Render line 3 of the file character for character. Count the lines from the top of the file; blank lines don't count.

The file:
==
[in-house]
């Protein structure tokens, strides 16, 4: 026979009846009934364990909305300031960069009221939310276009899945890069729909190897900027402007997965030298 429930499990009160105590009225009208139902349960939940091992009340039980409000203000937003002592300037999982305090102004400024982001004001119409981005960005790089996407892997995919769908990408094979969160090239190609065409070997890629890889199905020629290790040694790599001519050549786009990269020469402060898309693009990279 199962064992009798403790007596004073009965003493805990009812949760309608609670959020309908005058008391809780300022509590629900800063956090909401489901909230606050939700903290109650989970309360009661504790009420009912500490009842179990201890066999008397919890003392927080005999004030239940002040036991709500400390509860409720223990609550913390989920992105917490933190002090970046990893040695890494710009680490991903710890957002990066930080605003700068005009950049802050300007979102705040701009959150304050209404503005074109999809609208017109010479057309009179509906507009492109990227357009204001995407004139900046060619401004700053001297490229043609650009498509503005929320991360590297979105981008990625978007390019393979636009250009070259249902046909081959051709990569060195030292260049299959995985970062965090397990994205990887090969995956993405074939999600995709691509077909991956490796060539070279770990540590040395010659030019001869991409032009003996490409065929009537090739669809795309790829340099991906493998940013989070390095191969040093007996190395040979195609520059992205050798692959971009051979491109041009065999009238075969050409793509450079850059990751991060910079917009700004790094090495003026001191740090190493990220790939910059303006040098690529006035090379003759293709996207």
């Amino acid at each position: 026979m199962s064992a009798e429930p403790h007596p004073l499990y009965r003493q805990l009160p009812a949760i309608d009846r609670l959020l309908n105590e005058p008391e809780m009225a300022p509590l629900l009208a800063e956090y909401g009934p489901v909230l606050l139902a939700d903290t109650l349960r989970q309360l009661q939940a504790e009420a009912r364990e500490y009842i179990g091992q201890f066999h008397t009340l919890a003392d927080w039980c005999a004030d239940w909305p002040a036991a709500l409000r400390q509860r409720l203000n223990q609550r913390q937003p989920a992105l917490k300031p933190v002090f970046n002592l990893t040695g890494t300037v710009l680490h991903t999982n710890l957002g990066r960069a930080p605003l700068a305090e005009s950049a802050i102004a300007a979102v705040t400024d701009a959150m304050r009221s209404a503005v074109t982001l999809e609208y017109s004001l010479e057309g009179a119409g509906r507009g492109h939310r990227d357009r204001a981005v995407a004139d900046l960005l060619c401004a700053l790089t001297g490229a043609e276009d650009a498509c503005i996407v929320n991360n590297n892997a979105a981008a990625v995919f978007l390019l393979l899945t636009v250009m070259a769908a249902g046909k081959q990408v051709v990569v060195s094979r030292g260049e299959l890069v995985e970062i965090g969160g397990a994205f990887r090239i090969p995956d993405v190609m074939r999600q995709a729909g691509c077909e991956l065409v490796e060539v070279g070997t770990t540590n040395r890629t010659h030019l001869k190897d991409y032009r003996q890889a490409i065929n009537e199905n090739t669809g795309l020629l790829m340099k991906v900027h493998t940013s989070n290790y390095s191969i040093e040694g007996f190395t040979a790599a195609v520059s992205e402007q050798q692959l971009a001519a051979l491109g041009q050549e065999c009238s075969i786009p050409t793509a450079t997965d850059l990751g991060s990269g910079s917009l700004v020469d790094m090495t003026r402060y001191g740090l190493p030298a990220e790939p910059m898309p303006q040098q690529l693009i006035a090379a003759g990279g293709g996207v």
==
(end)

């Amino acid at each position: 026979m199962s064992a009798e429930p403790h007596p004073l499990y009965r003493q805990l009160p009812a949760i309608d009846r609670l959020l309908n105590e005058p008391e809780m009225a300022p509590l629900l009208a800063e956090y909401g009934p489901v909230l606050l139902a939700d903290t109650l349960r989970q309360l009661q939940a504790e009420a009912r364990e500490y009842i179990g091992q201890f066999h008397t009340l919890a003392d927080w039980c005999a004030d239940w909305p002040a036991a709500l409000r400390q509860r409720l203000n223990q609550r913390q937003p989920a992105l917490k300031p933190v002090f970046n002592l990893t040695g890494t300037v710009l680490h991903t999982n710890l957002g990066r960069a930080p605003l700068a305090e005009s950049a802050i102004a300007a979102v705040t400024d701009a959150m304050r009221s209404a503005v074109t982001l999809e609208y017109s004001l010479e057309g009179a119409g509906r507009g492109h939310r990227d357009r204001a981005v995407a004139d900046l960005l060619c401004a700053l790089t001297g490229a043609e276009d650009a498509c503005i996407v929320n991360n590297n892997a979105a981008a990625v995919f978007l390019l393979l899945t636009v250009m070259a769908a249902g046909k081959q990408v051709v990569v060195s094979r030292g260049e299959l890069v995985e970062i965090g969160g397990a994205f990887r090239i090969p995956d993405v190609m074939r999600q995709a729909g691509c077909e991956l065409v490796e060539v070279g070997t770990t540590n040395r890629t010659h030019l001869k190897d991409y032009r003996q890889a490409i065929n009537e199905n090739t669809g795309l020629l790829m340099k991906v900027h493998t940013s989070n290790y390095s191969i040093e040694g007996f190395t040979a790599a195609v520059s992205e402007q050798q692959l971009a001519a051979l491109g041009q050549e065999c009238s075969i786009p050409t793509a450079t997965d850059l990751g991060s990269g910079s917009l700004v020469d790094m090495t003026r402060y001191g740090l190493p030298a990220e790939p910059m898309p303006q040098q690529l693009i006035a090379a003759g990279g293709g996207v």